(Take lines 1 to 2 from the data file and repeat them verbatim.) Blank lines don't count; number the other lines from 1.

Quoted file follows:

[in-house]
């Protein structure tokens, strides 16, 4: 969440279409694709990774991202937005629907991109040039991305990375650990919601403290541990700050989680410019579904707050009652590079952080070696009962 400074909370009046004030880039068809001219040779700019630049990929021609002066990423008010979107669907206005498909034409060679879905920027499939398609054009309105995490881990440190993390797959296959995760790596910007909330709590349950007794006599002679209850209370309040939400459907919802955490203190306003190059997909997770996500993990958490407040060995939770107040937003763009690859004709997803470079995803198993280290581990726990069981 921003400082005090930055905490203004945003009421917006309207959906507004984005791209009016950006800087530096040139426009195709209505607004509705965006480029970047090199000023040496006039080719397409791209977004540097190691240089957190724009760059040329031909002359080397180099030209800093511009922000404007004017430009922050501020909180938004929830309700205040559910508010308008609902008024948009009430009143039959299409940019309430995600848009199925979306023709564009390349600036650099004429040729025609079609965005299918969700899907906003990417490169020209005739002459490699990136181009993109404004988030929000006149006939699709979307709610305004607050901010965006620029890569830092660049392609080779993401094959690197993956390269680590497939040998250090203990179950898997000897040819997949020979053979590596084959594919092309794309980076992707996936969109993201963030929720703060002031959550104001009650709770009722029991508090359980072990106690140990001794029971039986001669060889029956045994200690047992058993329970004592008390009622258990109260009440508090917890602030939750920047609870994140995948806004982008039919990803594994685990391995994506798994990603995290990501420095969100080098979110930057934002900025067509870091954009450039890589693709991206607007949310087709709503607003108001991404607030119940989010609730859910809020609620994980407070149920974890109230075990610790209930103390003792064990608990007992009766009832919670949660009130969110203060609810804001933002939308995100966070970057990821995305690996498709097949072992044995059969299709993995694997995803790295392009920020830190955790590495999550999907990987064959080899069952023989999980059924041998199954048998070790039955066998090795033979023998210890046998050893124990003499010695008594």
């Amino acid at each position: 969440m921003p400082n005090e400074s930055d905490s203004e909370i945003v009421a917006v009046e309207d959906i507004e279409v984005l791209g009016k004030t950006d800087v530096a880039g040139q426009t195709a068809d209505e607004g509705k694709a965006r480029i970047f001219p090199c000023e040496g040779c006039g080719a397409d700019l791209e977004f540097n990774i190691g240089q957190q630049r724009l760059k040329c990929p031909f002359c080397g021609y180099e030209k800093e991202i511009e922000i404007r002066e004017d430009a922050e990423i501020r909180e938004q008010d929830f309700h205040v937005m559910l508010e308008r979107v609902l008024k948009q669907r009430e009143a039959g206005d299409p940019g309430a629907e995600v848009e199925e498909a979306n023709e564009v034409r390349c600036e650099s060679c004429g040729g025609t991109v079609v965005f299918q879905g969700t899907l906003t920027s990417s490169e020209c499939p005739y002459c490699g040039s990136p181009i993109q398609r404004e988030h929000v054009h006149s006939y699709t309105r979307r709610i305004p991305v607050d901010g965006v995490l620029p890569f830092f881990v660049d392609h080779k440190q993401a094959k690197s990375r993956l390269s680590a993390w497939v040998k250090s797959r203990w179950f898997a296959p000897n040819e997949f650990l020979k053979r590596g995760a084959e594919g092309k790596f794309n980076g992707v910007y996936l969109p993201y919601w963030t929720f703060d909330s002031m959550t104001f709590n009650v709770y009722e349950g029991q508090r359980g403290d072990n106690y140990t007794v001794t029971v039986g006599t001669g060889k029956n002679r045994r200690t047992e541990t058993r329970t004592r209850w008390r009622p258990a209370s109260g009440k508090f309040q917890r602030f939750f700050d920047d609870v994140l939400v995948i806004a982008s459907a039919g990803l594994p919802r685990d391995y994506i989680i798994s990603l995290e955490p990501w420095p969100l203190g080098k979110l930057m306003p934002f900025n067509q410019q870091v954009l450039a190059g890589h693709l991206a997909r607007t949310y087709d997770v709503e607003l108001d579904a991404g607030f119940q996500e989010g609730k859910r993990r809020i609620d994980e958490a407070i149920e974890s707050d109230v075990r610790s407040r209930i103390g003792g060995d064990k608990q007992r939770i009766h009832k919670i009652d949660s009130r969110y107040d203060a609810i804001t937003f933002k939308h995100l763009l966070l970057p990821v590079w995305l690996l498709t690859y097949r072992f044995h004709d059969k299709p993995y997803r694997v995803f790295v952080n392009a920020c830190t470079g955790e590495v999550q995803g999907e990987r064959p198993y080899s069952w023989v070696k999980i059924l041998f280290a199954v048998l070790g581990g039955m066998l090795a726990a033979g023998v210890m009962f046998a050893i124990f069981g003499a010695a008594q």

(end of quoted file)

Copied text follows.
[in-house]
């Protein structure tokens, strides 16, 4: 969440279409694709990774991202937005629907991109040039991305990375650990919601403290541990700050989680410019579904707050009652590079952080070696009962 400074909370009046004030880039068809001219040779700019630049990929021609002066990423008010979107669907206005498909034409060679879905920027499939398609054009309105995490881990440190993390797959296959995760790596910007909330709590349950007794006599002679209850209370309040939400459907919802955490203190306003190059997909997770996500993990958490407040060995939770107040937003763009690859004709997803470079995803198993280290581990726990069981 921003400082005090930055905490203004945003009421917006309207959906507004984005791209009016950006800087530096040139426009195709209505607004509705965006480029970047090199000023040496006039080719397409791209977004540097190691240089957190724009760059040329031909002359080397180099030209800093511009922000404007004017430009922050501020909180938004929830309700205040559910508010308008609902008024948009009430009143039959299409940019309430995600848009199925979306023709564009390349600036650099004429040729025609079609965005299918969700899907906003990417490169020209005739002459490699990136181009993109404004988030929000006149006939699709979307709610305004607050901010965006620029890569830092660049392609080779993401094959690197993956390269680590497939040998250090203990179950898997000897040819997949020979053979590596084959594919092309794309980076992707996936969109993201963030929720703060002031959550104001009650709770009722029991508090359980072990106690140990001794029971039986001669060889029956045994200690047992058993329970004592008390009622258990109260009440508090917890602030939750920047609870994140995948806004982008039919990803594994685990391995994506798994990603995290990501420095969100080098979110930057934002900025067509870091954009450039890589693709991206607007949310087709709503607003108001991404607030119940989010609730859910809020609620994980407070149920974890109230075990610790209930103390003792064990608990007992009766009832919670949660009130969110203060609810804001933002939308995100966070970057990821995305690996498709097949072992044995059969299709993995694997995803790295392009920020830190955790590495999550999907990987064959080899069952023989999980059924041998199954048998070790039955066998090795033979023998210890046998050893124990003499010695008594």